I just realised something yesterday. That I've, almost accidentally, started writing bits of the book I plan after I finally fish "Blitzkrieg!". Makes me fell like I'm not wasting my time here.
A word before we look at the make-up of an AK. You need to understand what the brewers' intentions were. They wanted a light, pale beer that was easy to drink. Knowing their will making it easier to interpret their recipe choices.
No surprise, given the aim was a pale beer, that's there's no malt, other than the base, in any of them. Crystal malt in Pale Ales didn't become a practice until well into the 20th century. Only after WW II did it become widespread.
I expected more than five out of nine (excluding the 1878 Andams, which id pre-Free Mash Tun Act) to have included an adjunct of some sort. The quantities weren't huge, either. just 4% to 8%.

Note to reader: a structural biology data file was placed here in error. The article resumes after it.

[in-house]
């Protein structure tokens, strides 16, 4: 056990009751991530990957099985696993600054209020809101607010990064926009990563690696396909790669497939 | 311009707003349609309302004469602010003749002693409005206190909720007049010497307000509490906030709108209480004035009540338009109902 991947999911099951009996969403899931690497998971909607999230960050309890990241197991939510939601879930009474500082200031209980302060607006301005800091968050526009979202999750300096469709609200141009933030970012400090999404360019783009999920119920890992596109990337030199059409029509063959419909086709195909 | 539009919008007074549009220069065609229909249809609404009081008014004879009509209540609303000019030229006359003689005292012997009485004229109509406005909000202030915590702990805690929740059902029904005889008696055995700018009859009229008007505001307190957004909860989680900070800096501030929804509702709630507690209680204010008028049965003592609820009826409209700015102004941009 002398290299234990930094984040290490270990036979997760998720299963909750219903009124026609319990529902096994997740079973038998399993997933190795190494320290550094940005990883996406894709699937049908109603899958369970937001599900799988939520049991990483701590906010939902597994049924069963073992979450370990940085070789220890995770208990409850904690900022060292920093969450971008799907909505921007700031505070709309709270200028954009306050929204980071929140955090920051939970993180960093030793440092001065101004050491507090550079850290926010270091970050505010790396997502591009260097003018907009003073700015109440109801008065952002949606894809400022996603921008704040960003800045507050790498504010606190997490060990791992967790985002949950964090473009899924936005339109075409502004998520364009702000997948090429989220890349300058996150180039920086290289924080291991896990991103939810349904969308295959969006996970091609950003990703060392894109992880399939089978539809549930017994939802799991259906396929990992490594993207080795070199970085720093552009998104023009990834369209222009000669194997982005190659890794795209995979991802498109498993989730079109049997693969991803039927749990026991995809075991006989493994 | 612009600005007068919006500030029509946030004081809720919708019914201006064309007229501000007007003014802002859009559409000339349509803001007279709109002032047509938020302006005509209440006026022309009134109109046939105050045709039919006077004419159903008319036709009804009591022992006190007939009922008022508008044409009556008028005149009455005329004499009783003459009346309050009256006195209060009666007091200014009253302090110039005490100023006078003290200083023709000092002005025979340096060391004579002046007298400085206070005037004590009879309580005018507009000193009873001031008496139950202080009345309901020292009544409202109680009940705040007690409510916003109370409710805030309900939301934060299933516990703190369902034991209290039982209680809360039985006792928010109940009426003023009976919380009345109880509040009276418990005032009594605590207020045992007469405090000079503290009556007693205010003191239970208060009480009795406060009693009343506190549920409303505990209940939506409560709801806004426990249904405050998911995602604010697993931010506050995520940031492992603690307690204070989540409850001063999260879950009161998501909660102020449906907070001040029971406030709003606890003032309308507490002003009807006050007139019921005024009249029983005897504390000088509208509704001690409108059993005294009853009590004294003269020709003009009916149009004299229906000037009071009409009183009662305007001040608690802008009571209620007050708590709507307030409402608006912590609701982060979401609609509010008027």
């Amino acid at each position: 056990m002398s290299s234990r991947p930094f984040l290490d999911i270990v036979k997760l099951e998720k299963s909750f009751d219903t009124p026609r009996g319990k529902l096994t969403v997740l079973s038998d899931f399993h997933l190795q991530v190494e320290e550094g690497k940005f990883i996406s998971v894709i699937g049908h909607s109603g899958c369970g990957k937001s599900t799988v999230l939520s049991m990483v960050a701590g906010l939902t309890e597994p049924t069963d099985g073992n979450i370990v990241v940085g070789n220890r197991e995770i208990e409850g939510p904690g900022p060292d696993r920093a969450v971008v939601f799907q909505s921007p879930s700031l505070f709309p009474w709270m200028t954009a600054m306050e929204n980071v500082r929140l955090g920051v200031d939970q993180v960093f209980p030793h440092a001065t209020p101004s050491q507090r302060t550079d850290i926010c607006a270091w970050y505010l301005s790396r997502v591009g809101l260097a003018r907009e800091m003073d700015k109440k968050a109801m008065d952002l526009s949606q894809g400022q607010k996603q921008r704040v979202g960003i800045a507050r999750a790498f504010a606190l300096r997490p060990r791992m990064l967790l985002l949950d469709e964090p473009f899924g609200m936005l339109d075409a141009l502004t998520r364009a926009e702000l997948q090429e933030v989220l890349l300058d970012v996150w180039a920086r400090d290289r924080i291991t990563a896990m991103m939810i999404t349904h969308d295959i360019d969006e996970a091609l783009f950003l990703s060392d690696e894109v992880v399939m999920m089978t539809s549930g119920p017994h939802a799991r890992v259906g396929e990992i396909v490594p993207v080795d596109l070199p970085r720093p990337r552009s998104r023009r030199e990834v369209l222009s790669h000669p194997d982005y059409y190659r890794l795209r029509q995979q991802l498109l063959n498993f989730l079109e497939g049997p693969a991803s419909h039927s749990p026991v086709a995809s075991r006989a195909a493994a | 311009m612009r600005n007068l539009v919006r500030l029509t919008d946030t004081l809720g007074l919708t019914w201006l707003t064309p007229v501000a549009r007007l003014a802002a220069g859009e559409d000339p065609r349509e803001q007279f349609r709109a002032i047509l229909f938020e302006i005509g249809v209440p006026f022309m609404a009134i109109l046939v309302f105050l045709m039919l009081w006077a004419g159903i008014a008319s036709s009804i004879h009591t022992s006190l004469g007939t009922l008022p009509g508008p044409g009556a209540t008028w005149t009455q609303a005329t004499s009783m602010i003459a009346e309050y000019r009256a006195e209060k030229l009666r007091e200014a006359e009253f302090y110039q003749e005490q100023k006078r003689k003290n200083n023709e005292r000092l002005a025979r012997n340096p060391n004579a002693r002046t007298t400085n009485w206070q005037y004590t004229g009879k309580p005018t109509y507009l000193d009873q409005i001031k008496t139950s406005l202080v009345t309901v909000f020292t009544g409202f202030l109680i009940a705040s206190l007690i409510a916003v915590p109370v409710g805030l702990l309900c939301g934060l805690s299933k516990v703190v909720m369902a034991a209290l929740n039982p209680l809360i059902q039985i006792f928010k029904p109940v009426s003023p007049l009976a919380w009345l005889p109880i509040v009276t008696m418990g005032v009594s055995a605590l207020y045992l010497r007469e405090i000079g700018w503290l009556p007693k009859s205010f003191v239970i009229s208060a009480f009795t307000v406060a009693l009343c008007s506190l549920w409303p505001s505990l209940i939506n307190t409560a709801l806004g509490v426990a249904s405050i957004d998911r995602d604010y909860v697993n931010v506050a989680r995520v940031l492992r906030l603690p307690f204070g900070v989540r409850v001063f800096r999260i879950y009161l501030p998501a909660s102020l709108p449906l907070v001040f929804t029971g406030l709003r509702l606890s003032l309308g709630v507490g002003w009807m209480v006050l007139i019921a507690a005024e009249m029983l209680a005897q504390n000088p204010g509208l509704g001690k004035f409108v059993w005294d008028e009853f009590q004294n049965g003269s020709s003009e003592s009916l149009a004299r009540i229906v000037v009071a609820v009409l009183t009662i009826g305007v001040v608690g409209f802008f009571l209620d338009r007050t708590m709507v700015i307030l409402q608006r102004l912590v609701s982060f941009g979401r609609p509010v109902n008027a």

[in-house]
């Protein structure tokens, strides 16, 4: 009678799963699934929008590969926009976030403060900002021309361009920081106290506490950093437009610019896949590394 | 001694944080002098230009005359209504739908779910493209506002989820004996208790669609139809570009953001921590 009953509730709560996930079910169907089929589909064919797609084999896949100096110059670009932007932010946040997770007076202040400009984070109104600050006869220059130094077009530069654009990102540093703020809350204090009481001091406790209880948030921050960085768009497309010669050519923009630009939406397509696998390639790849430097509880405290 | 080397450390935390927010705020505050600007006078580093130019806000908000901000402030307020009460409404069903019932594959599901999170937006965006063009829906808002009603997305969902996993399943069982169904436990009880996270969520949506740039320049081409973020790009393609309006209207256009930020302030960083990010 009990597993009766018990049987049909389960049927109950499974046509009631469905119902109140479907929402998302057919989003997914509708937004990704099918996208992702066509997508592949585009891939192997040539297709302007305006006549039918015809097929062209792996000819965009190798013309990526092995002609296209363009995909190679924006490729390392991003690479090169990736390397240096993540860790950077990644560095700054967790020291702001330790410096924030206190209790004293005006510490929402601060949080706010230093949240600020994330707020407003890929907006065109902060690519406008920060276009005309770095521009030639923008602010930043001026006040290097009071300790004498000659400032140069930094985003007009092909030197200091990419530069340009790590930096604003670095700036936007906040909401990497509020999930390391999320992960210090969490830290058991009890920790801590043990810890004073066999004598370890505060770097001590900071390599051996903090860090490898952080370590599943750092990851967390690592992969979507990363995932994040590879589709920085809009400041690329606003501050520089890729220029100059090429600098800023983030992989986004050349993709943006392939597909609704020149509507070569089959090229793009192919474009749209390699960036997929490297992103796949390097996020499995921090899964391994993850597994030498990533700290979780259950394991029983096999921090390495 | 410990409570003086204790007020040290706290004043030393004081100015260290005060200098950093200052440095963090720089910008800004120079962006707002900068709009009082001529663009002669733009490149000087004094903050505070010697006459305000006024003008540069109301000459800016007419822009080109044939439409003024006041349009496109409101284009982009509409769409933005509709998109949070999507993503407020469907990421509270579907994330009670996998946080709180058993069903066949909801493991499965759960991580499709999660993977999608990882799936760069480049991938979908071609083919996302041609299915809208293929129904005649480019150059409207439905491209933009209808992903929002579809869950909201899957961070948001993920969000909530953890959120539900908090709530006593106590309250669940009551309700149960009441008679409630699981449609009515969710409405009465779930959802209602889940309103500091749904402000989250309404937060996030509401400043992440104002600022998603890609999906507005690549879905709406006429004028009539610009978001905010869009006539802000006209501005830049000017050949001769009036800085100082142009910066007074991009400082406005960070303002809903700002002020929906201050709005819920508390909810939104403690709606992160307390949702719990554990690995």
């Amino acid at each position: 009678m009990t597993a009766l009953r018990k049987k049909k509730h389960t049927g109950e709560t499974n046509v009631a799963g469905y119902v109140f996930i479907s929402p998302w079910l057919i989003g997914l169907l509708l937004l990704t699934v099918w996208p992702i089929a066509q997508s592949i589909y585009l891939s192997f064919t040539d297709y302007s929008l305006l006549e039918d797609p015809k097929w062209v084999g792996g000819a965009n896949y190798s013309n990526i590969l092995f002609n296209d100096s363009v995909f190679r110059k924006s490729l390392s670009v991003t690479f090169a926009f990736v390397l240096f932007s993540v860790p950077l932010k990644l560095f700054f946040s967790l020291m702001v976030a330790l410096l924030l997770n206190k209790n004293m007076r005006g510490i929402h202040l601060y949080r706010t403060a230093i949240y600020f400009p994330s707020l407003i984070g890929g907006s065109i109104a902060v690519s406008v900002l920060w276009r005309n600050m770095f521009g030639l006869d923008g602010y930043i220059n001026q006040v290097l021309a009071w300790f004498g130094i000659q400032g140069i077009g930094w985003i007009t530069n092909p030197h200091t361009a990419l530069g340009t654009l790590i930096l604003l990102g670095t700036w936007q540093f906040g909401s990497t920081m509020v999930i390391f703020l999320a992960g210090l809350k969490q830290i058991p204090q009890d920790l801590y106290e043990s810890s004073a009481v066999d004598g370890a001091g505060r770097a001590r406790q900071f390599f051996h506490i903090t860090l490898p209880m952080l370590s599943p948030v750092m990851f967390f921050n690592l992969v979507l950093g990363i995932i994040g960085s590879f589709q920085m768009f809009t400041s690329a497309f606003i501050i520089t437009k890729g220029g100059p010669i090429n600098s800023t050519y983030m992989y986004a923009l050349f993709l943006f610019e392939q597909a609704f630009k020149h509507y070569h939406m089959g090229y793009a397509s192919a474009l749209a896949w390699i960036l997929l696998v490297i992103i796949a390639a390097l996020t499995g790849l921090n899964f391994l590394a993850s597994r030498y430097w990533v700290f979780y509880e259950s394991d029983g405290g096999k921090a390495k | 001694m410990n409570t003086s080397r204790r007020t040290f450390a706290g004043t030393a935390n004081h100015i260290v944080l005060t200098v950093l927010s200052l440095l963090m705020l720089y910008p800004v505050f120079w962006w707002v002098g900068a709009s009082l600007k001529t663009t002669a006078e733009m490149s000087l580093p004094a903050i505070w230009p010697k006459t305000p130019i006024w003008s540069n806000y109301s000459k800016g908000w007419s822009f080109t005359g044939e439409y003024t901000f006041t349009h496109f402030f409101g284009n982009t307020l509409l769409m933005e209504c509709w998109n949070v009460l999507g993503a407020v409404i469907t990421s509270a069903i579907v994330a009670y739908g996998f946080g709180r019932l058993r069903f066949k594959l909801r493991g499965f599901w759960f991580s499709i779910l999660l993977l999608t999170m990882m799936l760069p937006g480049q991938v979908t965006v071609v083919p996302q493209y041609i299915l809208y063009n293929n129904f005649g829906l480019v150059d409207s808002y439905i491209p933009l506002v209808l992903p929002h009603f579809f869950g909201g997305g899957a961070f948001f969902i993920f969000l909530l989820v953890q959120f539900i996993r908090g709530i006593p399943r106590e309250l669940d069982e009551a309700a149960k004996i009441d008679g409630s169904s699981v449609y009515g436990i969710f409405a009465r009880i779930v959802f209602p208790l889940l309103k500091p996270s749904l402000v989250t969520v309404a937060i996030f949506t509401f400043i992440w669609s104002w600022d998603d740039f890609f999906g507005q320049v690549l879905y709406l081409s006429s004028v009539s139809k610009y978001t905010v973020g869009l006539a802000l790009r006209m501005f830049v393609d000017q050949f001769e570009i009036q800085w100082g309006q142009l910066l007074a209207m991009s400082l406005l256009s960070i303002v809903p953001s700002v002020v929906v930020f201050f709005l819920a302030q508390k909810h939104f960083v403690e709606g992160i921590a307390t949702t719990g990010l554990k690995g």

While there were sack-loads of sugar , averaging out at almost 20% of the grist. Boddington AK was the only example with a sugar content below 10%. Throwing in lots of sugar is exactly what you'd do, if you wanted to keep the body light.
|AK grists 1878 - 1911|
|Year||Brewer||Beer||pale malt||flaked maize||flaked rice||total adjunct||invert||Sacc.||other sugar||total sugar|
|Adnams brewing record held at the brewery.|
|Fullers brewing record held at the brewery.|
|Boddington brewing record held at Manchester Central Library, document number M693/405/125.|
|Russell brewing record held at the London Metropolitan Archives, document number B/THB/RUS/8|
|Eldridge Pope brewing record.|
|Rose brewing record.|